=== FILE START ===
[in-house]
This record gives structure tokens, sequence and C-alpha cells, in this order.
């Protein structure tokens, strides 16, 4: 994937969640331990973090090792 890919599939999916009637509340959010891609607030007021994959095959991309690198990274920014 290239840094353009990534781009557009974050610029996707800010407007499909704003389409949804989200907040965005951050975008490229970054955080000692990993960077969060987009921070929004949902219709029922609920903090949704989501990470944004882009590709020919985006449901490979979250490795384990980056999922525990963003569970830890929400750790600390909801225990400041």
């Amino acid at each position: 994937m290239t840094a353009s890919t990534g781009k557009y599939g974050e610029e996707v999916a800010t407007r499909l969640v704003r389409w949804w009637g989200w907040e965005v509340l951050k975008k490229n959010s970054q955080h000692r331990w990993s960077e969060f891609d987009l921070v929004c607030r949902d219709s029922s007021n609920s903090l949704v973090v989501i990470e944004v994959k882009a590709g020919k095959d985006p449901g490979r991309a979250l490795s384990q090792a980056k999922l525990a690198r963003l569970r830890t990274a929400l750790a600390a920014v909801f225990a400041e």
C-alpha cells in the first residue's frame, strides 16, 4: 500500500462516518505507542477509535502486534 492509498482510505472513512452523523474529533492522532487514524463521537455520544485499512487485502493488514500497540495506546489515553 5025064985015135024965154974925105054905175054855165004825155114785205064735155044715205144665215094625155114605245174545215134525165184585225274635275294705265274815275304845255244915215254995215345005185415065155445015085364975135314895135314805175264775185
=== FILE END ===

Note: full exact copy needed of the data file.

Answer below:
[in-house]
This record gives structure tokens, sequence and C-alpha cells, in this order.
């Protein structure tokens, strides 16, 4: 994937969640331990973090090792 890919599939999916009637509340959010891609607030007021994959095959991309690198990274920014 290239840094353009990534781009557009974050610029996707800010407007499909704003389409949804989200907040965005951050975008490229970054955080000692990993960077969060987009921070929004949902219709029922609920903090949704989501990470944004882009590709020919985006449901490979979250490795384990980056999922525990963003569970830890929400750790600390909801225990400041």
């Amino acid at each position: 994937m290239t840094a353009s890919t990534g781009k557009y599939g974050e610029e996707v999916a800010t407007r499909l969640v704003r389409w949804w009637g989200w907040e965005v509340l951050k975008k490229n959010s970054q955080h000692r331990w990993s960077e969060f891609d987009l921070v929004c607030r949902d219709s029922s007021n609920s903090l949704v973090v989501i990470e944004v994959k882009a590709g020919k095959d985006p449901g490979r991309a979250l490795s384990q090792a980056k999922l525990a690198r963003l569970r830890t990274a929400l750790a600390a920014v909801f225990a400041e």
C-alpha cells in the first residue's frame, strides 16, 4: 500500500462516518505507542477509535502486534 492509498482510505472513512452523523474529533492522532487514524463521537455520544485499512487485502493488514500497540495506546489515553 5025064985015135024965154974925105054905175054855165004825155114785205064735155044715205144665215094625155114605245174545215134525165184585225274635275294705265274815275304845255244915215254995215345005185415065155445015085364975135314895135314805175264775185